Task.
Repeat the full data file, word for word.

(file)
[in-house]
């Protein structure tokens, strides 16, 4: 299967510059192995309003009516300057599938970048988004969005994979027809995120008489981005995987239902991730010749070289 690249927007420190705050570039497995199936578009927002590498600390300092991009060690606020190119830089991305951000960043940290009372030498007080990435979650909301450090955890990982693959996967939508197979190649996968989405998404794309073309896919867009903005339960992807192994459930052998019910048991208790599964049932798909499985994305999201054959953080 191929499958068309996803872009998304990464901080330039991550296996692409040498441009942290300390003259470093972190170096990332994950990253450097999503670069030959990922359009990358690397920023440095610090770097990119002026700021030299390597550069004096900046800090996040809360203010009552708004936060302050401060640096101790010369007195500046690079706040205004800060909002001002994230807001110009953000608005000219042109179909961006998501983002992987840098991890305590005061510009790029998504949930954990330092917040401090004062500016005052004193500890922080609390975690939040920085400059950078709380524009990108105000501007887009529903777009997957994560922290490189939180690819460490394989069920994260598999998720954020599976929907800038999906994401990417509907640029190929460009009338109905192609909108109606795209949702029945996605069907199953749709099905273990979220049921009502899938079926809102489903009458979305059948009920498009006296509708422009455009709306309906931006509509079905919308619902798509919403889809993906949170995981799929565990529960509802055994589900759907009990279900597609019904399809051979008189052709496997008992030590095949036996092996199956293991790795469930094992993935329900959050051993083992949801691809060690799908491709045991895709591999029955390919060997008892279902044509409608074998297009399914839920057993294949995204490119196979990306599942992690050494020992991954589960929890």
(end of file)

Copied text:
[in-house]
């Protein structure tokens, strides 16, 4: 299967510059192995309003009516300057599938970048988004969005994979027809995120008489981005995987239902991730010749070289 690249927007420190705050570039497995199936578009927002590498600390300092991009060690606020190119830089991305951000960043940290009372030498007080990435979650909301450090955890990982693959996967939508197979190649996968989405998404794309073309896919867009903005339960992807192994459930052998019910048991208790599964049932798909499985994305999201054959953080 191929499958068309996803872009998304990464901080330039991550296996692409040498441009942290300390003259470093972190170096990332994950990253450097999503670069030959990922359009990358690397920023440095610090770097990119002026700021030299390597550069004096900046800090996040809360203010009552708004936060302050401060640096101790010369007195500046690079706040205004800060909002001002994230807001110009953000608005000219042109179909961006998501983002992987840098991890305590005061510009790029998504949930954990330092917040401090004062500016005052004193500890922080609390975690939040920085400059950078709380524009990108105000501007887009529903777009997957994560922290490189939180690819460490394989069920994260598999998720954020599976929907800038999906994401990417509907640029190929460009009338109905192609909108109606795209949702029945996605069907199953749709099905273990979220049921009502899938079926809102489903009458979305059948009920498009006296509708422009455009709306309906931006509509079905919308619902798509919403889809993906949170995981799929565990529960509802055994589900759907009990279900597609019904399809051979008189052709496997008992030590095949036996092996199956293991790795469930094992993935329900959050051993083992949801691809060690799908491709045991895709591999029955390919060997008892279902044509409608074998297009399914839920057993294949995204490119196979990306599942992690050494020992991954589960929890």